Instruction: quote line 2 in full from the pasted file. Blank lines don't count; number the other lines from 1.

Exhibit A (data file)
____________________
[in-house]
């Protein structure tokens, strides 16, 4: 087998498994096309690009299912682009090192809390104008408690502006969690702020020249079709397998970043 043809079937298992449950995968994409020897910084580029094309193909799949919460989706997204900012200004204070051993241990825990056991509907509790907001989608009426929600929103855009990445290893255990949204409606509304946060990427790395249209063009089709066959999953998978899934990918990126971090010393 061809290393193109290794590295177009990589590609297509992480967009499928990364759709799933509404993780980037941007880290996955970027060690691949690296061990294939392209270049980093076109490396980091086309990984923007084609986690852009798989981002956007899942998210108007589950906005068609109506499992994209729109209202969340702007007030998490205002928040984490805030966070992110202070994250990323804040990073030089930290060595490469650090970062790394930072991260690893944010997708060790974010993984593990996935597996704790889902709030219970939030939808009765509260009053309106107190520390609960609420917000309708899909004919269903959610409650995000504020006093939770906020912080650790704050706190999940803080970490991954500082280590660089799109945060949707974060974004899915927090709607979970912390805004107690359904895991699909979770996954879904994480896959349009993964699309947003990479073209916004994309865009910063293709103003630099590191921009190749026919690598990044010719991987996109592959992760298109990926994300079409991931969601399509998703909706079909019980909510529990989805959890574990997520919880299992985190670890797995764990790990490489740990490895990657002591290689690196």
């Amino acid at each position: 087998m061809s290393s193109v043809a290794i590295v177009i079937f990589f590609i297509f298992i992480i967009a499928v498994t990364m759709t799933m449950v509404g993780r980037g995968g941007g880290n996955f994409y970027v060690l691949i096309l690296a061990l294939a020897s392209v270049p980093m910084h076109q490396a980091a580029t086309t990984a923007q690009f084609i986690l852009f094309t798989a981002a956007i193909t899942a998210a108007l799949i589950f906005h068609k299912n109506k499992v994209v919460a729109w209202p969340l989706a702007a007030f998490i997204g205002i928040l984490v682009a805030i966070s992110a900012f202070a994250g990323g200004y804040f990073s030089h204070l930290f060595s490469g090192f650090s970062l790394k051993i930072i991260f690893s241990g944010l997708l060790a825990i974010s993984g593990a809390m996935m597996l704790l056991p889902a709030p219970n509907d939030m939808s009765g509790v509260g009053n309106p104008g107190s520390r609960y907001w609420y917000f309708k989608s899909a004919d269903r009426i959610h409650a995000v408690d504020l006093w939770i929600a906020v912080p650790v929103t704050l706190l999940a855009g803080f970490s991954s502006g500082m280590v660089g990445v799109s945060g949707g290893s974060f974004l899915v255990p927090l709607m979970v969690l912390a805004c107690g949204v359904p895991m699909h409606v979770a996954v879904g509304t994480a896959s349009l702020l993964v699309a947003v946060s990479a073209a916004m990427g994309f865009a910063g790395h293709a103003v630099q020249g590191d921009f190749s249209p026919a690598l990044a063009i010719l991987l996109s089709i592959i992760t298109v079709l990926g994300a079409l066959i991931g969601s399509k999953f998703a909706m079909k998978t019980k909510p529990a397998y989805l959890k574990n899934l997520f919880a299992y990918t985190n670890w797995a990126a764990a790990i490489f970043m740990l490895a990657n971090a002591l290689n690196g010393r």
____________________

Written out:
């Protein structure tokens, strides 16, 4: 087998498994096309690009299912682009090192809390104008408690502006969690702020020249079709397998970043 043809079937298992449950995968994409020897910084580029094309193909799949919460989706997204900012200004204070051993241990825990056991509907509790907001989608009426929600929103855009990445290893255990949204409606509304946060990427790395249209063009089709066959999953998978899934990918990126971090010393 061809290393193109290794590295177009990589590609297509992480967009499928990364759709799933509404993780980037941007880290996955970027060690691949690296061990294939392209270049980093076109490396980091086309990984923007084609986690852009798989981002956007899942998210108007589950906005068609109506499992994209729109209202969340702007007030998490205002928040984490805030966070992110202070994250990323804040990073030089930290060595490469650090970062790394930072991260690893944010997708060790974010993984593990996935597996704790889902709030219970939030939808009765509260009053309106107190520390609960609420917000309708899909004919269903959610409650995000504020006093939770906020912080650790704050706190999940803080970490991954500082280590660089799109945060949707974060974004899915927090709607979970912390805004107690359904895991699909979770996954879904994480896959349009993964699309947003990479073209916004994309865009910063293709103003630099590191921009190749026919690598990044010719991987996109592959992760298109990926994300079409991931969601399509998703909706079909019980909510529990989805959890574990997520919880299992985190670890797995764990790990490489740990490895990657002591290689690196």